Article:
Will machines replace us? Since the origin of artificial intelligence (AI), people have worried that computers eventually (or even imminently!) will surpass the human cognitive capacity in every respect.
Artificial intelligence pioneer Oliver Selfridge, in a television interview from the early 1960s, said, "I am convinced that machines can and will think in our lifetime" — though with the proviso, "I don't think my daughter will ever marry a computer." (Apparently, there is no technical advance so abstract that people can't feel sexual anxiety about it.)
Let's make the relevant question more personal: will machines replace me? I'm a mathematician; my profession is often seen from the outside as a very complicated but ultimately purely mechanical game played with fixed rules, like checkers, chess, or Go. These are activities in which machines have already demonstrated superhuman ability.
Some people imagine a world where computers give us all the answers. I dream bigger. I want them to ask good questions.
But for me, math is different: it is a creative pursuit that calls on our intuition as much as our ability to compute. (To be fair, chess players probably feel the same way.) Henri Poincaré, the mathematician who re-envisioned the whole subject of geometry at the beginning of the 20th century, insisted it would be hopeless
"to attempt to replace the mathematician's free initiative by a mechanical process of any kind. In order to obtain a result having any real value, it is not enough to grind out calculations, or to have a machine for putting things in order: it is not order only, but unexpected order, that has a value. A machine can take hold of the bare fact, but the soul of the fact will always escape it."
But machines can make deep changes in mathematical practice without shouldering humans aside. Peter Scholze, winner of a 2018 Fields Medal (sometimes called the "Nobel Prize of math") is deeply involved in an ambitious program at the frontiers of algebra and geometry called "condensed mathematics" — and no, there is no chance that I'm going to try to explain what that is in this space.
Meet AI, your new research assistant
What I am going to tell you is the result of what Scholze called the "Liquid Tensor Experiment." A community called Lean, started by Leonardo de Moura of Microsoft Research and now open-source and worldwide, has the ambitious goal of developing a computer language with the expressive capacity to capture the entirety of contemporary mathematics. A proposed proof of a new theorem, formalized by translation into this language, could be checked for correctness automatically, rather than staking its reputation on fallible human referees.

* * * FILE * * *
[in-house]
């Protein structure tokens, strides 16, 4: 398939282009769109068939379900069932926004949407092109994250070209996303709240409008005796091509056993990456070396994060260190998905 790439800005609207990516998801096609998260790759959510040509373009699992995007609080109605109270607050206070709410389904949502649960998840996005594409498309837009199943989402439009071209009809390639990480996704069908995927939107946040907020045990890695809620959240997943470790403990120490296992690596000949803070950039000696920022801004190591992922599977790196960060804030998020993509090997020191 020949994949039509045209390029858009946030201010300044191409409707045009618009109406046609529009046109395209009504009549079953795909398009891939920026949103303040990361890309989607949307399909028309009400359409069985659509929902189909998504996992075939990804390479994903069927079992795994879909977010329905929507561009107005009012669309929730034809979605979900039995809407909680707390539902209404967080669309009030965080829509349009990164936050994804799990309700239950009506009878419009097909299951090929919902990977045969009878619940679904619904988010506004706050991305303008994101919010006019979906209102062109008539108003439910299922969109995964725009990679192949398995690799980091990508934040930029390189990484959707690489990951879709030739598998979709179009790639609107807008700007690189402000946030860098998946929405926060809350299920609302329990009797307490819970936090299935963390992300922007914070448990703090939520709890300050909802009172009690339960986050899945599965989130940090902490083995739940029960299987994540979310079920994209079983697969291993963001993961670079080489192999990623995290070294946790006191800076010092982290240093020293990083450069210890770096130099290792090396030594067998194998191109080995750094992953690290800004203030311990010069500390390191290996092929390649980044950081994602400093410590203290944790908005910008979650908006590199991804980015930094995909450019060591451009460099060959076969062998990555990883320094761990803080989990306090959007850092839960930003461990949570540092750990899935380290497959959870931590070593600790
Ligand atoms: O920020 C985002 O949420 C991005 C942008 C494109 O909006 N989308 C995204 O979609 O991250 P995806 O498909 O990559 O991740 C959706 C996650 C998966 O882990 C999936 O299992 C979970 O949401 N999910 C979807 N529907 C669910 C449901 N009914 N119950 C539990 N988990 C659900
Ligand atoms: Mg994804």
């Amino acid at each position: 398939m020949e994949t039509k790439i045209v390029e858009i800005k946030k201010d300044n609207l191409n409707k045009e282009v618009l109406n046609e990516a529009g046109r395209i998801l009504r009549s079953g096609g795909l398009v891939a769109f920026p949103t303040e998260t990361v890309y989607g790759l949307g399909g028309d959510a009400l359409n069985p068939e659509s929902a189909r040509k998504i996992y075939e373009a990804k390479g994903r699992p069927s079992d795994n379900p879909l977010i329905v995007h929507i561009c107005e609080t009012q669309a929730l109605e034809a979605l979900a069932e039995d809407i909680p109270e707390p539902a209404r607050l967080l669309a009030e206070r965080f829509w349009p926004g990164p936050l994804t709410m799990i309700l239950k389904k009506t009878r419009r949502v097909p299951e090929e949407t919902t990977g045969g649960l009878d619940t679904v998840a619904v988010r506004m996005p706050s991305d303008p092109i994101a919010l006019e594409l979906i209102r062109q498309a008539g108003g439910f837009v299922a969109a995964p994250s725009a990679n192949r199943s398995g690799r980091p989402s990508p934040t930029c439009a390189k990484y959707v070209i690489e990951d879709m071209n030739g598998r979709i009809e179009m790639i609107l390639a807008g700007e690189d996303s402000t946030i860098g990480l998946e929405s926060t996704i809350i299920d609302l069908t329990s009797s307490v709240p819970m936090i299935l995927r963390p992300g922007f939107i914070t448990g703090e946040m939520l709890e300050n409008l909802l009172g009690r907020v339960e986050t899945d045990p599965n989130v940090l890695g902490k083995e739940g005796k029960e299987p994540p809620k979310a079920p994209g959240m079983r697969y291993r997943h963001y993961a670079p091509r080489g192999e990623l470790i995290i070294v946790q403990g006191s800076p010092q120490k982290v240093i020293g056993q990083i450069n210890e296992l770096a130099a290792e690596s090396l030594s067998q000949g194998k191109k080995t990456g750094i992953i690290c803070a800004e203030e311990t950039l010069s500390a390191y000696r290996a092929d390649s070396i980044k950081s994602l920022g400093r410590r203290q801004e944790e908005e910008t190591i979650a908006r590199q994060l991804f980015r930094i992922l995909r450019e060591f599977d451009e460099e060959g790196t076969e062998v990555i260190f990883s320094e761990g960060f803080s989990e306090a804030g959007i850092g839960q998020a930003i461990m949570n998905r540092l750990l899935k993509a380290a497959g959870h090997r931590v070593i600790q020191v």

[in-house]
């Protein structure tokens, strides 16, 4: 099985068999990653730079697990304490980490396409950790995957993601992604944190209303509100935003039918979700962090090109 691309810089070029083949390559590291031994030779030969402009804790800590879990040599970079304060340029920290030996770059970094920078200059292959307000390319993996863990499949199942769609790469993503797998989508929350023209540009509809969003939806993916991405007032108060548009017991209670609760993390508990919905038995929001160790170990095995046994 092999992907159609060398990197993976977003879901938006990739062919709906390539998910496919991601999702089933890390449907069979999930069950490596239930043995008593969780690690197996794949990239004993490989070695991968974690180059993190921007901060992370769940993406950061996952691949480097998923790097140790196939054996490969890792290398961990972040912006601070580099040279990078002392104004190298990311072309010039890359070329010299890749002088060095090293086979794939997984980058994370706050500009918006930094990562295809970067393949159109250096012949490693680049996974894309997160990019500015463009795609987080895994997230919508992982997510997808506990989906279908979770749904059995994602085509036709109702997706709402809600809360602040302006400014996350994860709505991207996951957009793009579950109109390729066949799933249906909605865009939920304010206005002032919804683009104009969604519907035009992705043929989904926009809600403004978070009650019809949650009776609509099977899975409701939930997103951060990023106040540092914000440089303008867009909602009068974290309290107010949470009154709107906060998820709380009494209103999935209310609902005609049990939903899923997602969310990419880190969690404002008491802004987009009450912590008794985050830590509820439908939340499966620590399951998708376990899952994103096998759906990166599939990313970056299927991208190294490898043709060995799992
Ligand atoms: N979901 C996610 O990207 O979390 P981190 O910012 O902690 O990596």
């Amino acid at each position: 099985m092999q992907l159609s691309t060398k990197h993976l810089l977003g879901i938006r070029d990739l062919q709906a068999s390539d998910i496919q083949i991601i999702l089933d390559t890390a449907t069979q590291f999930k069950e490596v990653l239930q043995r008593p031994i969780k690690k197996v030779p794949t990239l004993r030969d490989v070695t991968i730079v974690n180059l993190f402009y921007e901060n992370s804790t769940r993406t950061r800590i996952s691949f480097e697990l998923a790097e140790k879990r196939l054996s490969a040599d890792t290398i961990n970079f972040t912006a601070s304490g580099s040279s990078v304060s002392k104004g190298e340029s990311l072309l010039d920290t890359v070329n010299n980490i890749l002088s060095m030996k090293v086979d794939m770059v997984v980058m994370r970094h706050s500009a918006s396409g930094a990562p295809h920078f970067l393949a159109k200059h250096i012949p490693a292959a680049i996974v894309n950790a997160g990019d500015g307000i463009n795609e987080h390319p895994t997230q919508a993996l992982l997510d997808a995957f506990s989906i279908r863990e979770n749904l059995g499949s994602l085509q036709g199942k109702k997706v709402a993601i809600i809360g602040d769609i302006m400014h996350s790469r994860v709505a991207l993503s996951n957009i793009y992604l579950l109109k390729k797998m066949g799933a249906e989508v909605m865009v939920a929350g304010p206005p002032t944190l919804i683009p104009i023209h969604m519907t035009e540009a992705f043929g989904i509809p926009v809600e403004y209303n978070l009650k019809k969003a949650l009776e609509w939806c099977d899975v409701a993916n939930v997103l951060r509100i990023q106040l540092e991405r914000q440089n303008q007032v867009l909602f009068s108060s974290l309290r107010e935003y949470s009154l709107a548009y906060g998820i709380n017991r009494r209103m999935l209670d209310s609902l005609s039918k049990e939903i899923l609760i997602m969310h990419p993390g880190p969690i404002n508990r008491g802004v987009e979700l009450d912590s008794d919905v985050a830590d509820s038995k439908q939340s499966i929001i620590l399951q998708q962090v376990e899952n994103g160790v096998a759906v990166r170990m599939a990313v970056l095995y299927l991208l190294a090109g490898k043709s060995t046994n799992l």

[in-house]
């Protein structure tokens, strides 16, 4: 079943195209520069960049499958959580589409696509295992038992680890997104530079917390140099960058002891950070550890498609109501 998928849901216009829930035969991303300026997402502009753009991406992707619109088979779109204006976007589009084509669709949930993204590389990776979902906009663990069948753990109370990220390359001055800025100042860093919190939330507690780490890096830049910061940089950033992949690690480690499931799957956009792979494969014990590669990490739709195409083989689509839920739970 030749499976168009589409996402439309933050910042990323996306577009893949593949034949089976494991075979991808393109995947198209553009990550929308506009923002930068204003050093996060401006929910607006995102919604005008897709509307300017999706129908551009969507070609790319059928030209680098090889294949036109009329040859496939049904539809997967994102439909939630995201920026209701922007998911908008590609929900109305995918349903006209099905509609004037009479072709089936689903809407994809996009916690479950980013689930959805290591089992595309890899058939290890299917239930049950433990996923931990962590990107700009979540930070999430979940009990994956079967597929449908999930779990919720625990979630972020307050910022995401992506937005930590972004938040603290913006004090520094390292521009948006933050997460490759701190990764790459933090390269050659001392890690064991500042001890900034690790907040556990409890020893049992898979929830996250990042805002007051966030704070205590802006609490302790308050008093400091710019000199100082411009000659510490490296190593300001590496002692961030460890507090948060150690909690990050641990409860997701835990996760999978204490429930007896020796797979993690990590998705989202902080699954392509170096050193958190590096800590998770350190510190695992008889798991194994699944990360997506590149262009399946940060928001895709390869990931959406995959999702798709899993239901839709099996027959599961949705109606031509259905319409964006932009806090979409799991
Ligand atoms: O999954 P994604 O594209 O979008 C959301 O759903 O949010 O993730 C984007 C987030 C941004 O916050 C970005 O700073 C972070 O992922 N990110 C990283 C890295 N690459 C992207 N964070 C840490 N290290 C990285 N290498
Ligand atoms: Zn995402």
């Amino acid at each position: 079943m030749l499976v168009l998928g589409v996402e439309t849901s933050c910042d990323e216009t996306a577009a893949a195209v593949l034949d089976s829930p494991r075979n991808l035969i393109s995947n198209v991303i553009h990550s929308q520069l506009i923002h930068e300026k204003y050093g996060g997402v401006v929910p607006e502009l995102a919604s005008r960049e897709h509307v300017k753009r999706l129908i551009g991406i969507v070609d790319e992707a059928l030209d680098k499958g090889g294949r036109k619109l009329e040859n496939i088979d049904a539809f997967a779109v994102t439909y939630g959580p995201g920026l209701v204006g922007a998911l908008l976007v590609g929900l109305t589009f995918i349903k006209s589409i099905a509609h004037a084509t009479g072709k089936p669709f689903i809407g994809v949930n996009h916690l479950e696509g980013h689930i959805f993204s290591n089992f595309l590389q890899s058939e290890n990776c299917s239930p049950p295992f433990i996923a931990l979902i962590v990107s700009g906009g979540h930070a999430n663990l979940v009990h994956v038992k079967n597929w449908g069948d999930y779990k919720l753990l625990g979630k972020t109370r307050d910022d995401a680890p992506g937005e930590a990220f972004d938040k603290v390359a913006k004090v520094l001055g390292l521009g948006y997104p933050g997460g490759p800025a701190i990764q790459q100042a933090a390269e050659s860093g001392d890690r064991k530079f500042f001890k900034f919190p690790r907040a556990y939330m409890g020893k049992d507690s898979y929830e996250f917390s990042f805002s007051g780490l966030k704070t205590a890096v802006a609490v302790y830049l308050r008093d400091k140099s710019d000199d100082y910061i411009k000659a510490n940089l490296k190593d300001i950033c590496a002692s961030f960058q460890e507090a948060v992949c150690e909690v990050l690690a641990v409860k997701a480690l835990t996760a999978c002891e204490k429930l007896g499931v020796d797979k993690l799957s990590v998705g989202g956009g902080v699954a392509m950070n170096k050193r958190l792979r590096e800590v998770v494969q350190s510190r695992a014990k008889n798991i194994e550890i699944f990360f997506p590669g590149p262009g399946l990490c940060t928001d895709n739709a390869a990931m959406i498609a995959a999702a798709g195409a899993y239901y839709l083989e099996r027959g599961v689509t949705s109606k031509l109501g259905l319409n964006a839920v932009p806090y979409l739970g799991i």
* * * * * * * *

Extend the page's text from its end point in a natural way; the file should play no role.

Scholze asked last December whether the ideas of condensed mathematics could be formalized in this way. He also wanted to know whether it could express the ideas of a particularly knotty proof that was crucial to the project — a proof that he was pretty sure was right.
When I first heard about Lean, I thought it would probably work well for some easy problems and theorems. I underestimated it. So did Scholze. In a May 2021 blog post, he writes, "[T]he Experiment has verified the entire part of the argument that I was unsure about. I find it absolutely insane that interactive proof assistants are now at the level that within a very reasonable time span they can formally verify difficult original research."
And the contribution of the machine wasn't just to certify that Scholze was right to think his proof was sound; he reports that the work of putting the proof in a form that a machine could read improved his own human understanding of the argument!
The Liquid Tensor Experiment points to a future where machines, rather than replacing human mathematicians, become our indispensable partners. Whether or not they can take hold of the soul of the fact, they can extend our grasp as we reach for the soul.
Slicing up a knotty problem
That can take the form of "proof assistance," as it did for Scholze, or it can go deeper. In 2018, Lisa Piccirillo, then a PhD student at the University of Texas, solved a long-standing geometry problem about a shape called the Conway knot. She proved the knot was "non-slice" — this is a fact about what the knot looks like from the perspective of four-dimensional beings. (Did you get that? Probably not, but it doesn't matter.) The point is this was a famously difficult problem.
A few years before Piccirillo's breakthrough, a topologist named Mark Hughes at Brigham Young had tried to get a neural network to make good guesses about which knots were slice. He gave it a long list of knots where the answer was known, just as an image-processing neural net would be given a long list of pictures of cats and pictures of non-cats.
Hughes's neural net learned to assign a number to every knot; if the knot were slice, the number was supposed to be 0, while if the knot were non-slice, the net was supposed to return a whole number bigger than 0. In fact, the neural net predicted a value very close to 1 — that is, it predicted the knot was non-slice — for every one of the knots Hughes tested, except for one. That was the Conway knot.